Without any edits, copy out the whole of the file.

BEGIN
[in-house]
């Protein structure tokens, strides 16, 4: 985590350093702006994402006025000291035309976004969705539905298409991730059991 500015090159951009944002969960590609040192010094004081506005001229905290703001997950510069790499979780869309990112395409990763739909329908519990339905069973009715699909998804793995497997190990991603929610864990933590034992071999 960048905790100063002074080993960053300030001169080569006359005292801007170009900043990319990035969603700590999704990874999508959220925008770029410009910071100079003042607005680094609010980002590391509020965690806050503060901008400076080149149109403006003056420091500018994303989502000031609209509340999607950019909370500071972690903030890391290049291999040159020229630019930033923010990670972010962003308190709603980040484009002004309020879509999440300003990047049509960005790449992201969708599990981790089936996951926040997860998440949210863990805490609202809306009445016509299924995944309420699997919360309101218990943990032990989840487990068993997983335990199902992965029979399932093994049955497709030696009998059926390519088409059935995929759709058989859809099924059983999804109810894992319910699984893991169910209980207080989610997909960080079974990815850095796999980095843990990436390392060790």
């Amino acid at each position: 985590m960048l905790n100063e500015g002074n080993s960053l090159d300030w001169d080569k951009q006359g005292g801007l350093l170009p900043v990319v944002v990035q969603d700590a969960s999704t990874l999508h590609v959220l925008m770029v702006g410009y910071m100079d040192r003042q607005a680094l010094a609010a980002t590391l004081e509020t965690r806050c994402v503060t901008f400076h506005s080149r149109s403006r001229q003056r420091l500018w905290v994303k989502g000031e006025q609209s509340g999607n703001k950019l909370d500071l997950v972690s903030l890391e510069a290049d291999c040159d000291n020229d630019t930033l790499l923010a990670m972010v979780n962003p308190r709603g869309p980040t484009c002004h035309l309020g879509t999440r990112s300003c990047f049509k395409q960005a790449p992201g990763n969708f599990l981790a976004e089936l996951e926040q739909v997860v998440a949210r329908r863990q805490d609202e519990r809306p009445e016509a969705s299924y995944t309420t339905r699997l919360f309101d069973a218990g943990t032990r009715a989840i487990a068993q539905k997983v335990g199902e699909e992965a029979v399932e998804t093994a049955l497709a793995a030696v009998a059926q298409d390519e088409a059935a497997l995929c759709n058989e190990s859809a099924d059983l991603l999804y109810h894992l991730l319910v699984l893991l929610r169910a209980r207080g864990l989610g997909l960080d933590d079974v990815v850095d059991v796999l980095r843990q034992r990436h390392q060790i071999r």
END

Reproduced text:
[in-house]
């Protein structure tokens, strides 16, 4: 985590350093702006994402006025000291035309976004969705539905298409991730059991 500015090159951009944002969960590609040192010094004081506005001229905290703001997950510069790499979780869309990112395409990763739909329908519990339905069973009715699909998804793995497997190990991603929610864990933590034992071999 960048905790100063002074080993960053300030001169080569006359005292801007170009900043990319990035969603700590999704990874999508959220925008770029410009910071100079003042607005680094609010980002590391509020965690806050503060901008400076080149149109403006003056420091500018994303989502000031609209509340999607950019909370500071972690903030890391290049291999040159020229630019930033923010990670972010962003308190709603980040484009002004309020879509999440300003990047049509960005790449992201969708599990981790089936996951926040997860998440949210863990805490609202809306009445016509299924995944309420699997919360309101218990943990032990989840487990068993997983335990199902992965029979399932093994049955497709030696009998059926390519088409059935995929759709058989859809099924059983999804109810894992319910699984893991169910209980207080989610997909960080079974990815850095796999980095843990990436390392060790």
């Amino acid at each position: 985590m960048l905790n100063e500015g002074n080993s960053l090159d300030w001169d080569k951009q006359g005292g801007l350093l170009p900043v990319v944002v990035q969603d700590a969960s999704t990874l999508h590609v959220l925008m770029v702006g410009y910071m100079d040192r003042q607005a680094l010094a609010a980002t590391l004081e509020t965690r806050c994402v503060t901008f400076h506005s080149r149109s403006r001229q003056r420091l500018w905290v994303k989502g000031e006025q609209s509340g999607n703001k950019l909370d500071l997950v972690s903030l890391e510069a290049d291999c040159d000291n020229d630019t930033l790499l923010a990670m972010v979780n962003p308190r709603g869309p980040t484009c002004h035309l309020g879509t999440r990112s300003c990047f049509k395409q960005a790449p992201g990763n969708f599990l981790a976004e089936l996951e926040q739909v997860v998440a949210r329908r863990q805490d609202e519990r809306p009445e016509a969705s299924y995944t309420t339905r699997l919360f309101d069973a218990g943990t032990r009715a989840i487990a068993q539905k997983v335990g199902e699909e992965a029979v399932e998804t093994a049955l497709a793995a030696v009998a059926q298409d390519e088409a059935a497997l995929c759709n058989e190990s859809a099924d059983l991603l999804y109810h894992l991730l319910v699984l893991l929610r169910a209980r207080g864990l989610g997909l960080d933590d079974v990815v850095d059991v796999l980095r843990q034992r990436h390392q060790i071999r």